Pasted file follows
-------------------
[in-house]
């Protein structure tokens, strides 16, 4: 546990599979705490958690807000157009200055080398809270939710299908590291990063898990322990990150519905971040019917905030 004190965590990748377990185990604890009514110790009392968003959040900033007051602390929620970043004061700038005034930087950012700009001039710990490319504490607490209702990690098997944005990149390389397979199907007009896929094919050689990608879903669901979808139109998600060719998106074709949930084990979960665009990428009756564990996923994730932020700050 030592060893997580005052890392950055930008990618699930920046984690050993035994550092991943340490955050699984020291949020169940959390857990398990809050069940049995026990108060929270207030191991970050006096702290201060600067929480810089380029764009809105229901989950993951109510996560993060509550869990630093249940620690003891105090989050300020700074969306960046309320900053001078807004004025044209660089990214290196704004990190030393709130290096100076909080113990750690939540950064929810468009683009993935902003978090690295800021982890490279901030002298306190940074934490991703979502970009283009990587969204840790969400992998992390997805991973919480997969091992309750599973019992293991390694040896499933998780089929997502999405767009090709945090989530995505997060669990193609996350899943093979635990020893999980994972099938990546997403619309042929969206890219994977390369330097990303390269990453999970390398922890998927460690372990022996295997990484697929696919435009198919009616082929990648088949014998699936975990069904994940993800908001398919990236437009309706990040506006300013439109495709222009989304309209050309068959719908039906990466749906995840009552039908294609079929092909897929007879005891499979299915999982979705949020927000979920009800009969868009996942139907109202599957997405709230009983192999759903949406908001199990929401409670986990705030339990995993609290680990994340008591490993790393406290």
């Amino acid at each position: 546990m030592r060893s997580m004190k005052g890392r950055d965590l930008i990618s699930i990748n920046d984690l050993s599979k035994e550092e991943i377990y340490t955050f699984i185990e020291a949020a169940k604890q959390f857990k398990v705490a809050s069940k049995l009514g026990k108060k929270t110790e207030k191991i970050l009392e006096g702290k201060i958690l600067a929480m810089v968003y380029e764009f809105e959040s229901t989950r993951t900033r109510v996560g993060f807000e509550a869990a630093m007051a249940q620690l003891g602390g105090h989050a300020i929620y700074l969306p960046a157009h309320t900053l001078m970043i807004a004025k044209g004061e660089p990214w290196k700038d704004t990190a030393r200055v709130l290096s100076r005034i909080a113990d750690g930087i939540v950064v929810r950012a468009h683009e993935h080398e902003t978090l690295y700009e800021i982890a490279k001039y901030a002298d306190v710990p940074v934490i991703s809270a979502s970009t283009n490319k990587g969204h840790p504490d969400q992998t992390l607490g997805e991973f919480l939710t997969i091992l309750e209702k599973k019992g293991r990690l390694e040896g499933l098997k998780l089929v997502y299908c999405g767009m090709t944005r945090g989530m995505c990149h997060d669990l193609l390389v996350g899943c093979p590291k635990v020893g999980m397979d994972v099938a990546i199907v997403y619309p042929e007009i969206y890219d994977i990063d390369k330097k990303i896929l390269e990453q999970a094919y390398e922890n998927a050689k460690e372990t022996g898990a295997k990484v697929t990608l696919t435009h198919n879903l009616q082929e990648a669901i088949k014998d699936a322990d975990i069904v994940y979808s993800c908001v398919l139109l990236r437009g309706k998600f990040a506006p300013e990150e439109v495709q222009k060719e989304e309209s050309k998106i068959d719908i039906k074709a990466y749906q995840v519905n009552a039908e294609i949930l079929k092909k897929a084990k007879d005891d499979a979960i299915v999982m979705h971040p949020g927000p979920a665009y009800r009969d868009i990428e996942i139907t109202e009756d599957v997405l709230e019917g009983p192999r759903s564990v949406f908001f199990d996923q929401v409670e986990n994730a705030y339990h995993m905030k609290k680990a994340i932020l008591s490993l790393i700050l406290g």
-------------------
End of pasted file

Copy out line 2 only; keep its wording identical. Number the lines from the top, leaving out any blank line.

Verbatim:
């Protein structure tokens, strides 16, 4: 546990599979705490958690807000157009200055080398809270939710299908590291990063898990322990990150519905971040019917905030 004190965590990748377990185990604890009514110790009392968003959040900033007051602390929620970043004061700038005034930087950012700009001039710990490319504490607490209702990690098997944005990149390389397979199907007009896929094919050689990608879903669901979808139109998600060719998106074709949930084990979960665009990428009756564990996923994730932020700050 030592060893997580005052890392950055930008990618699930920046984690050993035994550092991943340490955050699984020291949020169940959390857990398990809050069940049995026990108060929270207030191991970050006096702290201060600067929480810089380029764009809105229901989950993951109510996560993060509550869990630093249940620690003891105090989050300020700074969306960046309320900053001078807004004025044209660089990214290196704004990190030393709130290096100076909080113990750690939540950064929810468009683009993935902003978090690295800021982890490279901030002298306190940074934490991703979502970009283009990587969204840790969400992998992390997805991973919480997969091992309750599973019992293991390694040896499933998780089929997502999405767009090709945090989530995505997060669990193609996350899943093979635990020893999980994972099938990546997403619309042929969206890219994977390369330097990303390269990453999970390398922890998927460690372990022996295997990484697929696919435009198919009616082929990648088949014998699936975990069904994940993800908001398919990236437009309706990040506006300013439109495709222009989304309209050309068959719908039906990466749906995840009552039908294609079929092909897929007879005891499979299915999982979705949020927000979920009800009969868009996942139907109202599957997405709230009983192999759903949406908001199990929401409670986990705030339990995993609290680990994340008591490993790393406290």